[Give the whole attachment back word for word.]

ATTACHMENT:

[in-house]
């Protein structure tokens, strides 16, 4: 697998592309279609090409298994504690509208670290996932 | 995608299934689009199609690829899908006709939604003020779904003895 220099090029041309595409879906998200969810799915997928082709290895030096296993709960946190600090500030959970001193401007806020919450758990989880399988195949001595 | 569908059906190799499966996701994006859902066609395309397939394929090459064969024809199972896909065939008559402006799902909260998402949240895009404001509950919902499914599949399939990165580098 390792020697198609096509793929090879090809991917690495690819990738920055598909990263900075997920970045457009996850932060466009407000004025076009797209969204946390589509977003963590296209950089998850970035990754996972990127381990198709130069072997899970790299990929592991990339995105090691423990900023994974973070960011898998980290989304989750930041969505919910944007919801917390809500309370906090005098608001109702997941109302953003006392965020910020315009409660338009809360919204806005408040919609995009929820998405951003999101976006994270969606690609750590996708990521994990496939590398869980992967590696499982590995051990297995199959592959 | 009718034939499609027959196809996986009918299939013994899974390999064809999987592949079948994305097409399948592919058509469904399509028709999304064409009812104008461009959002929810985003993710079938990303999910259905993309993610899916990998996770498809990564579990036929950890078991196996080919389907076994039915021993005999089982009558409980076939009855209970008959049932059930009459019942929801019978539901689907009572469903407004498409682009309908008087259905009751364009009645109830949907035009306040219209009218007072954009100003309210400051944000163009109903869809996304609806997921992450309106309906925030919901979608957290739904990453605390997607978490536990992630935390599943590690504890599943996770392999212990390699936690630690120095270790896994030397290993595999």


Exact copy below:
[in-house]
């Protein structure tokens, strides 16, 4: 697998592309279609090409298994504690509208670290996932 | 995608299934689009199609690829899908006709939604003020779904003895 220099090029041309595409879906998200969810799915997928082709290895030096296993709960946190600090500030959970001193401007806020919450758990989880399988195949001595 | 569908059906190799499966996701994006859902066609395309397939394929090459064969024809199972896909065939008559402006799902909260998402949240895009404001509950919902499914599949399939990165580098 390792020697198609096509793929090879090809991917690495690819990738920055598909990263900075997920970045457009996850932060466009407000004025076009797209969204946390589509977003963590296209950089998850970035990754996972990127381990198709130069072997899970790299990929592991990339995105090691423990900023994974973070960011898998980290989304989750930041969505919910944007919801917390809500309370906090005098608001109702997941109302953003006392965020910020315009409660338009809360919204806005408040919609995009929820998405951003999101976006994270969606690609750590996708990521994990496939590398869980992967590696499982590995051990297995199959592959 | 009718034939499609027959196809996986009918299939013994899974390999064809999987592949079948994305097409399948592919058509469904399509028709999304064409009812104008461009959002929810985003993710079938990303999910259905993309993610899916990998996770498809990564579990036929950890078991196996080919389907076994039915021993005999089982009558409980076939009855209970008959049932059930009459019942929801019978539901689907009572469903407004498409682009309908008087259905009751364009009645109830949907035009306040219209009218007072954009100003309210400051944000163009109903869809996304609806997921992450309106309906925030919901979608957290739904990453605390997607978490536990992630935390599943590690504890599943996770392999212990390699936690630690120095270790896994030397290993595999």